JOURNAL ARTICLE

Management of polytrauma patients in the UK: Is there a 'weekend effect'?

Vasileios Giannoudis, Michalis Panteli, Peter V Giannoudis
Injury 2016, 47 (11): 2385-2390
27809989

BACKGROUND/PURPOSE: It has been suggested that hospital admission during weekends poses a risk for adverse outcomes and increased patient mortality, the so-called 'weekend effect'. We undertook an evaluation of the impact of weekend admissions to the management of polytraumatised patients, in a Level I Major Trauma Centre (MTC) in the UK.

MATERIALS AND METHODS: A retrospective review of prospectively documented data of polytrauma patients (injury severity score (ISS)>15), admitted between April 2013 and August 2015 was performed. Exclusion criteria included patients initially assessed in other institutions. All patients were initially managed at the emergency department (ED) according to ATLS® principles and underwent a trauma computed tomography (CT) scan, unless requiring immediate surgical intervention.

RESULTS: During the study period 1735 patients (pts) were admitted under the care of the MTC. Four hundred and five pts were excluded as they were transferred from other institutions and 300 pts were excluded as their ISS was less than 16. Overall 1030 patients met the inclusion criteria, out of which 731 were males. Comparing the two groups (Group A: weekday admissions (670), Group B: weekend admissions (360)), there was no difference in pts gender, mechanism of injury, GCS at presentation, need for intubation and time to CT. Patients admitted over the weekend were younger (p<0.01) and presented with haemodynamic instability more frequently (p=0.02). Time to operating room was also lower during the weekend, but this did not reach statistical significance (p=0.08). Mortality was lower in Group B: 39/360 pts (10.8%) compared to Group A: 100/670 pts (14.9%) (p=0.07). The relative risk (RR) of weekend mortality was calculated as 0.726 (95% CI: 0.513-1.027).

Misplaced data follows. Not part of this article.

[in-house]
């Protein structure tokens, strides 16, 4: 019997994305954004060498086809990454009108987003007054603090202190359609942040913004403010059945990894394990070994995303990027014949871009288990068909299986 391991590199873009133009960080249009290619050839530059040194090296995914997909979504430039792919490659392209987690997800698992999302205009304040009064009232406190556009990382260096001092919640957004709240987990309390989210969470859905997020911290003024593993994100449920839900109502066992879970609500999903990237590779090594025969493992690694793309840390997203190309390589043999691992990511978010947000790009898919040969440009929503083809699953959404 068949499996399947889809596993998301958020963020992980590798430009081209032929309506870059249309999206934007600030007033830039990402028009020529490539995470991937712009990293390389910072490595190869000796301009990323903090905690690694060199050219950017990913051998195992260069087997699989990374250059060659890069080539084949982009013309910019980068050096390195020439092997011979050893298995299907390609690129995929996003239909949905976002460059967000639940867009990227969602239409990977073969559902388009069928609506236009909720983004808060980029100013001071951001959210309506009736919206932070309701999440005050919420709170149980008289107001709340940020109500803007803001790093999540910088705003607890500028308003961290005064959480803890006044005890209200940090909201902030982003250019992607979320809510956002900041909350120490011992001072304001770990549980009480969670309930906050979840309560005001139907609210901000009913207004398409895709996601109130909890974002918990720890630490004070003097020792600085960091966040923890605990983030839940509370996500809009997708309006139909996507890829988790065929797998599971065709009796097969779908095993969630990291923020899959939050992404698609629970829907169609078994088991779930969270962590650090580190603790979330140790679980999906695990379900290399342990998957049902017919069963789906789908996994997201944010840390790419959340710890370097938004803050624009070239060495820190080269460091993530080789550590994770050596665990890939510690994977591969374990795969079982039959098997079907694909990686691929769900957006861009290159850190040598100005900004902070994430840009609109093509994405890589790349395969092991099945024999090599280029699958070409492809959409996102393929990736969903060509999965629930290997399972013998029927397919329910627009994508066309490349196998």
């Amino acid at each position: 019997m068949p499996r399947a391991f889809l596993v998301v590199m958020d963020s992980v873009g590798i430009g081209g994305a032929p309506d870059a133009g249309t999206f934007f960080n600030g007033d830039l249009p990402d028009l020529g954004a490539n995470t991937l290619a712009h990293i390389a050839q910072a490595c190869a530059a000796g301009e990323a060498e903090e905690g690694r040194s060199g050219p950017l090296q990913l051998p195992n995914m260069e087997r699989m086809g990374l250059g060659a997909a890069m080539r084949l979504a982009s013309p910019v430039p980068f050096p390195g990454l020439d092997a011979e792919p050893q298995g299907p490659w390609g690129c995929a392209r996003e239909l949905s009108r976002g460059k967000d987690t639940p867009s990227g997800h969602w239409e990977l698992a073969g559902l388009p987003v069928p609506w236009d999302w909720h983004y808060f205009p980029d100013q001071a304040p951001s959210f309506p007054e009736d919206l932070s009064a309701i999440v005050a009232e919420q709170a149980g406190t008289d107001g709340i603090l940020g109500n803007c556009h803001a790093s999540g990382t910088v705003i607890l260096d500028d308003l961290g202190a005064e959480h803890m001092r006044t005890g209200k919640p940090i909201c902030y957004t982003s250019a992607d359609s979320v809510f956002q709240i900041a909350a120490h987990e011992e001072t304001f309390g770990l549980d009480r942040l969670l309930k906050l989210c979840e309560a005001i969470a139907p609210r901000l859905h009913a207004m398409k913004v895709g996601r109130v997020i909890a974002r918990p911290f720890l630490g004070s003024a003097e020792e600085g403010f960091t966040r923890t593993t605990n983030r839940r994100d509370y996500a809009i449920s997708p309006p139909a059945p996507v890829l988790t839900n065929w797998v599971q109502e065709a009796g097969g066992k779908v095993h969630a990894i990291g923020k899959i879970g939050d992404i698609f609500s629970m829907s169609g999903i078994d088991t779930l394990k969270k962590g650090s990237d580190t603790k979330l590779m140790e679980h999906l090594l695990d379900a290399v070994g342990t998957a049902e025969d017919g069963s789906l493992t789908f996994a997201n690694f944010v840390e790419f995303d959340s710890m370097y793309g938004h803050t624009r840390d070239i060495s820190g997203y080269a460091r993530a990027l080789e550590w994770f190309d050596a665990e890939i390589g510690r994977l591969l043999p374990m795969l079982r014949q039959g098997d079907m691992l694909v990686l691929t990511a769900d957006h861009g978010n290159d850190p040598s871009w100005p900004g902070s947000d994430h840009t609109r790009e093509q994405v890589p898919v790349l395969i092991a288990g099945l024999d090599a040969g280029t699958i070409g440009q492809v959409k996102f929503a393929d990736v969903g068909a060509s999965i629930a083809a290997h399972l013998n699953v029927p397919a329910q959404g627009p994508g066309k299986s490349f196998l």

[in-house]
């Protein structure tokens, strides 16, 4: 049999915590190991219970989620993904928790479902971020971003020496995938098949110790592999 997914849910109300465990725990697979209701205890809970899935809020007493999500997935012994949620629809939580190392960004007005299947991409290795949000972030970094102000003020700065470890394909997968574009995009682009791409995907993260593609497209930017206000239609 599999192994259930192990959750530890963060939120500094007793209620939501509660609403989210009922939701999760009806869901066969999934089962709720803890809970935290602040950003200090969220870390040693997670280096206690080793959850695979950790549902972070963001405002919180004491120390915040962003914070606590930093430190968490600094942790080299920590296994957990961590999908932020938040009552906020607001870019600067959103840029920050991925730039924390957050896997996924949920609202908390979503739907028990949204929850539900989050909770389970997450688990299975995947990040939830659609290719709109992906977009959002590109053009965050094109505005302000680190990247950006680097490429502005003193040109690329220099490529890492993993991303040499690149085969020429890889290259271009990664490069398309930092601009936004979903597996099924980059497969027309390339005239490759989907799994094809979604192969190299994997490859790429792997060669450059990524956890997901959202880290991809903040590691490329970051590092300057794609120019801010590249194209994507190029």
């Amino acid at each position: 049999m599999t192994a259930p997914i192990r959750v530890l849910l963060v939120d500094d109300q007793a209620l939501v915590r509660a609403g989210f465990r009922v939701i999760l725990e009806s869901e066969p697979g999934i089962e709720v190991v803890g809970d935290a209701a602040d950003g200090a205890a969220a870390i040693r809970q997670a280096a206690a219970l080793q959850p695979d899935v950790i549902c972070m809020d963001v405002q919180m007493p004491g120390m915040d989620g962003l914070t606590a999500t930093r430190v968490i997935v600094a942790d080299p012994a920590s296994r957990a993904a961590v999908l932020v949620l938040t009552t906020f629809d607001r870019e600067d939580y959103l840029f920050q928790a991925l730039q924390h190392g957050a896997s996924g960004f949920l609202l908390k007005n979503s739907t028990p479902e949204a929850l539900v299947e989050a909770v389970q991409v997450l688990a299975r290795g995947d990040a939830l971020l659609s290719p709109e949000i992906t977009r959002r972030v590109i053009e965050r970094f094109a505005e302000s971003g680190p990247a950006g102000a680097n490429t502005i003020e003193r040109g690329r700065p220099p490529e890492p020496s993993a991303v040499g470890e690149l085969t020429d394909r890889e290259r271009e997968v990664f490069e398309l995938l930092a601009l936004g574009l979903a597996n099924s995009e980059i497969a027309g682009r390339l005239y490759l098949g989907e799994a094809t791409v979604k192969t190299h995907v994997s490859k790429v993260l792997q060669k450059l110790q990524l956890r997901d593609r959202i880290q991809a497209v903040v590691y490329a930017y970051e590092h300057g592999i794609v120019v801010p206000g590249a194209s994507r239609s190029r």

DISCUSSION/CONCLUSION: Weekend polytrauma patients appear to be younger, more severely injured and present with a higher incidence of haemodynamic instability (shock). Overall, we failed to identify a "weekend effect" in relation to mortality, time to CT and time to operating room. On the contrary, a lower risk of mortality was noted for patents admitted during the weekend.

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